About Safety Planning . . .
A safety plan can help you stay safer even when you think you won't leave and even if your abuser doesn't live with you. If you are concerned about your safety, develop a safety plan. Do it for yourself. Do it for the safer life that you and your children deserve.
A safety plan is a tool to help you think about what you can do to protect yourself from abuse. This information can get you started. To speak to someone about a personal plan that suits your situation, call your local domestic violence program.
The information here comes from the collective experience of domestic violence shelters, police, prosecutors, and other battered women. A safety plan is a tool that has worked for others, and it can help you think about ways in which you can stay safer. After you’ve reviewed this information, you may want more help. Confidential, free service is available to you when you call a domestic violence program.
Things I can do before a violent incident . . .
- Identify a neighbor I can tell about the violence and ask them to call the police if they hear a disturbance at my house.
- Devise a code word or signal to use with family, friends, or neighbors when I need them to call the police.
- Open my own savings account to increase my independence.
- Leave money, an extra set of keys, copies of important documents, and extra clothes with someone I trust.
- Decide where I’ll go if I leave my home, even if right now I don’t think it will come to that.
- Identify a domestic-violence shelter to call. Find out if a friend or relative will let me stay with them or lend me money.
- Keep the shelter hotline close at hand and keep change or a calling card on me at all times.
- Identify which door, window, stairwell, or elevator
offers the quickest way out of my home, and practice my escape route.
- Teach my children to dial 911
- Pack a bag and have it ready to go in case I must leave home. Keep the bag in a private but
accessible place where I can grab it quickly.
I’ll need to take the following items:
- Money — cash, my checkbook, credit cards, ATM cards, etc.
- Identification — driver’s license and registration, Social Security card, passport, green card, public assistance ID, work permit, etc.
- Important papers — such as divorce papers; school and vaccination records; and birth certificates for me and my children
- Keys — house, car, or work
- If I already have an order of protection, I need to keep it with me at all times.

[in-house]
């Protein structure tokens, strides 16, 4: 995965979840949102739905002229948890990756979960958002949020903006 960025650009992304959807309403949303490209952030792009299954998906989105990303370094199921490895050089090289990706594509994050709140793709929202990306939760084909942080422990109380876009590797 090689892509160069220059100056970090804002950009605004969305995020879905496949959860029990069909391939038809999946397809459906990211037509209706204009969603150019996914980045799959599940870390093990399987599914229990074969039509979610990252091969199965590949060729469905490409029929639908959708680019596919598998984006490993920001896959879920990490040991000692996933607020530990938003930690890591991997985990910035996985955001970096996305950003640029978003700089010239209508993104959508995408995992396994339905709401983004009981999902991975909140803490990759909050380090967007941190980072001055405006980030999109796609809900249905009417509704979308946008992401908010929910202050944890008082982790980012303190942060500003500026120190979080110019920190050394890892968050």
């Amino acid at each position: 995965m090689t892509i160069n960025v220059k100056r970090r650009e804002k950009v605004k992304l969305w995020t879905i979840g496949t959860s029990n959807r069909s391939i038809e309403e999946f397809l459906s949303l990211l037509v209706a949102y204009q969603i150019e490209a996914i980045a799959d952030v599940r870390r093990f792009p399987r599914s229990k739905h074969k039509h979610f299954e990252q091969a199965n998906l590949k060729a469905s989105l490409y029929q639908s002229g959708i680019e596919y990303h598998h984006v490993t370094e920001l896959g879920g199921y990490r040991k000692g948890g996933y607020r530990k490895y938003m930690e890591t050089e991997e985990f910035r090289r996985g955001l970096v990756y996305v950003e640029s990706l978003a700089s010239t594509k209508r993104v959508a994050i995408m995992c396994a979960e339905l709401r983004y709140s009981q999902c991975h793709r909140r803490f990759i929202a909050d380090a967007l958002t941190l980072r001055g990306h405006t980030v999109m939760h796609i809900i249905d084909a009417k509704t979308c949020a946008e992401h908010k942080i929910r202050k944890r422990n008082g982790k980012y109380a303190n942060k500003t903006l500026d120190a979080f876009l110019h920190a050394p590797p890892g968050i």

- Review my safety plan as often as possible.
Things I can do during a
- If an argument starts, stay close to a room or area with easy access to an exit. Stay away from the bathroom, kitchen, or anywhere near weapons.
- Get away. Try to get my packed bag on the way out, but if it’s too dangerous, just leave. Go to a relative, friend, or shelter.
- Call 911 or my local police. The police must try to protect you from future abuse. They are required to provide or arrange transportation to a hospital or other safe place for you. The police should also arrest the abuser if they have enough evidence of a crime. They must give you a paper which explains your rights and lists a social service agency that can help.
- Use my judgement and intuition. If the situation is very dangerous, I can give the abuser what he wants to calm him down. I have to protect myself and the kids until we are out of danger.
Things I can do after a violent incident . . .
Get medical attention immediately. Ask the clinic to take pictures of my injuries.
- Make a police report, even if I don’t want the abuser arrested. The report will become evidence of past abuse which might prove helpful to me in the future. The abuser will not be notified that you made the report . . . Make the report as soon as possible after the abuse.
- Save evidence, in case I decide to take legal action now or later. Evidence includes medical records and police reports, dated photos of my injuries or the house in disarray, torn clothing, any weapons used, and statements from anyone who saw the attack.
- Go to court to get an order of protection from domestic abuse. I can call the local domestic violence program to learn more about this option and to get help with court action.
- Seek out people who want to help me. Decide who I can talk openly with to receive the support I need. Plan to attend a victim’s support group for at least 2 weeks to learn more about myself and the relationship.
- During an emergency, call 911 or local police.
- I can increase my safety and prepare in advance for the possibility of further violence. I have choices about how to best get myself and my children to safety.